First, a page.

Exhibition::Remixing Charm : Post-Painterly Art of The Local:Kolkata:03-25 July 2015
Art News & Views

Hard Talk

 

B. M. Kamath and G. R. Iranna two Delhi based artist in a heart to heart talk about contemporary Art scenario in India.

Kamath (BM): What is Indian art? Where is the Indian in art? This issue is not discussed in Indian homes.
Iranna (GR): I might have other issues to discuss...

K: when you see the American in American art, what is the Indian?

I: We are at a mixed stage...it's like getting a burger when all you eat is a roti...so you have to get used to eating burgers. Its called adaptation...you have to eat what is given...you go to America and you forget about the roti and when you come back you feel for it. You have to try to adjust with that food...like getting adjusted to international art and research new ways of making burger.

K: Why can't you make your own roti in a different way...

I: roti and burger both are made of wheat...but there is...

K & I: the...art.
(laughter)

I: Today the art is about what the young generation....

K: It is nothing about generation...it's about how you recognize Indian art.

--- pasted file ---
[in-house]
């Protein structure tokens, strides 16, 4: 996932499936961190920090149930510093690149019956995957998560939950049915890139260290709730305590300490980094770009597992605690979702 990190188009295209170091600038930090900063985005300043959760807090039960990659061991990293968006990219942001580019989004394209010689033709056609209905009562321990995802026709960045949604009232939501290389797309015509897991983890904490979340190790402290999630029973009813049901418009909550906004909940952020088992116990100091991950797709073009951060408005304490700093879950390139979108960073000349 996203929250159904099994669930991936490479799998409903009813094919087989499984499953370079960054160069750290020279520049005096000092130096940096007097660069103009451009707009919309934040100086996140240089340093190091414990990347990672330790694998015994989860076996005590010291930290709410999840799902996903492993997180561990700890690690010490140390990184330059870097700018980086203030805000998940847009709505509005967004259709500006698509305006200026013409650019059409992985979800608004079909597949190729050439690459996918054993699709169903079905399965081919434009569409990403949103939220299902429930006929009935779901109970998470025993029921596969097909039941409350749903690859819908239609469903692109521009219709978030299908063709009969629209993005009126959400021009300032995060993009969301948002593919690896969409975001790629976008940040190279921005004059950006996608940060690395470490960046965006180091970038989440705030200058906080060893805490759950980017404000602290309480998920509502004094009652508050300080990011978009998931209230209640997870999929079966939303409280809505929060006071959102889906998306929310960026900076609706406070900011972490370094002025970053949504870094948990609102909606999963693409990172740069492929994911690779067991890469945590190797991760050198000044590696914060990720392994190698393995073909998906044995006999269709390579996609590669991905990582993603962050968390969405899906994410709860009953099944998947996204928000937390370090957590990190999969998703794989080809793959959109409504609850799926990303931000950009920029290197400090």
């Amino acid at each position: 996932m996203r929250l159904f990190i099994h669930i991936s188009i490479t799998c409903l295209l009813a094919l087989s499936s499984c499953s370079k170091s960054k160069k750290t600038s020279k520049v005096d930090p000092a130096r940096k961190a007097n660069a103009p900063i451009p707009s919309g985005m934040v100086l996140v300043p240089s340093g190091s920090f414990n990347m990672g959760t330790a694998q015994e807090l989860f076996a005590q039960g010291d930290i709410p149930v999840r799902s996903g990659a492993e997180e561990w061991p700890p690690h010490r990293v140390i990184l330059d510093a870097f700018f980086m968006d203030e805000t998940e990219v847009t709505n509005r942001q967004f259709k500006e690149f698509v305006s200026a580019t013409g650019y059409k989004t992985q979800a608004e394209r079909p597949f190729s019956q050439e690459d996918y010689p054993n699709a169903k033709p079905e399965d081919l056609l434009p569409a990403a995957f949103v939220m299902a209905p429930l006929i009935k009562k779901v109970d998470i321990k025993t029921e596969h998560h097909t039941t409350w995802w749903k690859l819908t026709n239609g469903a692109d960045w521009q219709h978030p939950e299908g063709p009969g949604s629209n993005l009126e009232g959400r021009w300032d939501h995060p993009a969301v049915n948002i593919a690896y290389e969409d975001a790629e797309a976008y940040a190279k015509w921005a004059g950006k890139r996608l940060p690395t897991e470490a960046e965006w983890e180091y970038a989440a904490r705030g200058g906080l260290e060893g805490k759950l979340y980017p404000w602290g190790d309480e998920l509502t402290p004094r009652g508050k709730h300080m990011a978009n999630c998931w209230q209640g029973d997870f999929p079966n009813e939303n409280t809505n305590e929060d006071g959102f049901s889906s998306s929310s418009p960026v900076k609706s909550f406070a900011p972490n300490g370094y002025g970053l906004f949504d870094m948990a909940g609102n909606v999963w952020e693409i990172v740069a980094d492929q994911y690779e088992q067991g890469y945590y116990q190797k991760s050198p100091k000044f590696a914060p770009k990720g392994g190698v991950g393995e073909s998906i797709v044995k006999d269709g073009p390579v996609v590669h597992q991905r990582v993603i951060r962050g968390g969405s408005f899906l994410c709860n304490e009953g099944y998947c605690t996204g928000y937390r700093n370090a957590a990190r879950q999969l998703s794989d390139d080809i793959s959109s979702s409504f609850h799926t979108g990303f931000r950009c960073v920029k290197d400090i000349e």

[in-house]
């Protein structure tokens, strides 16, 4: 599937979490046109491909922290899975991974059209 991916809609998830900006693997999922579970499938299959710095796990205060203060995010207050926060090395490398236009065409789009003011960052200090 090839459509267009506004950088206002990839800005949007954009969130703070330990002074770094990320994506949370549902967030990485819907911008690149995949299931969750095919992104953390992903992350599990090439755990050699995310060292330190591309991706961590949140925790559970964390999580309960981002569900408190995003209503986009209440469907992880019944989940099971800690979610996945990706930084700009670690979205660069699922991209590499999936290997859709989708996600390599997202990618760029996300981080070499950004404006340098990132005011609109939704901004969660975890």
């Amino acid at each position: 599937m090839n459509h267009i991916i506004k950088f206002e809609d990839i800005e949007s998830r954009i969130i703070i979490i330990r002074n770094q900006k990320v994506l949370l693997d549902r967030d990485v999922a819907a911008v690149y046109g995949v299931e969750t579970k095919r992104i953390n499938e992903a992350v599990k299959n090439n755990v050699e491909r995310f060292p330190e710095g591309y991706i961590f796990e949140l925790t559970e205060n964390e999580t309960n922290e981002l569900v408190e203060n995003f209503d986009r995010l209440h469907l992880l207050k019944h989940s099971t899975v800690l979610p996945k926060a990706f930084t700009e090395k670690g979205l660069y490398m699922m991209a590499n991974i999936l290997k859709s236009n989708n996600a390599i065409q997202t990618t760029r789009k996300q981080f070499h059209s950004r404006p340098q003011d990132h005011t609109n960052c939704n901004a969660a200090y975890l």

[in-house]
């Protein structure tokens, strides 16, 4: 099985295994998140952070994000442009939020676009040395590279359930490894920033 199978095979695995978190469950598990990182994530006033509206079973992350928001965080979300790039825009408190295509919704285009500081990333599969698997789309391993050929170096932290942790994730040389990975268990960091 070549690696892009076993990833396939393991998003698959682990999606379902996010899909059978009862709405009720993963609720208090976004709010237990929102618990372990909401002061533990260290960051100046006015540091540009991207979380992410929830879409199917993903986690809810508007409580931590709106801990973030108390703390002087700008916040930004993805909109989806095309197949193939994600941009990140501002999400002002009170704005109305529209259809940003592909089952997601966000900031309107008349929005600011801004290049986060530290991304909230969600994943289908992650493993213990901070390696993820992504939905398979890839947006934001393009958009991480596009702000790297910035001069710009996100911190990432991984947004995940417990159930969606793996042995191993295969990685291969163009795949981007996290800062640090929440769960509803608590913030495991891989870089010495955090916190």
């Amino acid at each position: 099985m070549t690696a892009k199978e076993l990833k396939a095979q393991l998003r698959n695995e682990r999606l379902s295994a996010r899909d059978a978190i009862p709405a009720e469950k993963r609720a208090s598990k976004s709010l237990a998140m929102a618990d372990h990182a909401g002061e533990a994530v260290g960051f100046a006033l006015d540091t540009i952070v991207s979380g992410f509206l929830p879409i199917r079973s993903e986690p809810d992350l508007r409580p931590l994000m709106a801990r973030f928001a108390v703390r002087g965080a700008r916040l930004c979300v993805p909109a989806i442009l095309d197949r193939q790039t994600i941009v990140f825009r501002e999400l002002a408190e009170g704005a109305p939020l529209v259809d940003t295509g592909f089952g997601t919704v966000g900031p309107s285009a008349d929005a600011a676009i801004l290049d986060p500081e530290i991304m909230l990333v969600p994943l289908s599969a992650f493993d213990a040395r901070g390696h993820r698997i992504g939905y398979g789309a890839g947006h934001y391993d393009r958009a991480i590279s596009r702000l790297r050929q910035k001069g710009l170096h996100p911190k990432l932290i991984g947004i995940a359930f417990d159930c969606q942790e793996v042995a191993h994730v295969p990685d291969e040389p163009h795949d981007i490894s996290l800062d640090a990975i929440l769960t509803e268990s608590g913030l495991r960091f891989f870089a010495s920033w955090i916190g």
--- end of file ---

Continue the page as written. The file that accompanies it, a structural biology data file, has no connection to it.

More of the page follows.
I: I don't believe in the concepts of Indian or western art...because it's just art...

K: If there is show called Indian art....you'd be the first man to participate in that..

I: I'll participate for the opportunity...I'd take part in the western art show too..

K: You can't say that art is only global...

I: See art has no religion, no country...

K: i am not talking about religion but otherwise what's the point of defining the difference?.

I: it isn't about Indian or western...it's about experience of life that comes in the art

K: ...But where is this experience coming from?

I: One grows up in a jungle and one grows up in the city but you don't differentiate between them as jungle and city art...that is my experience.

K: But won't you say it's reflected in your work...my thing is that i am not making it regional...i am just terming it Indian art. If you were in New York won't it reflect in your work...you can't simply deny the effect it has...where you are completely defines your experience.

I: You are an Indian, but your work can be from anywhere. Let's take the example of drawing and painting. Both are art. But from the perspective of the businessman, while one is drawing and other, painting, for the artist it's all art.

I: I am not denying anything...i am just concurring and adding that it has to do with experience, which can be informed by anything.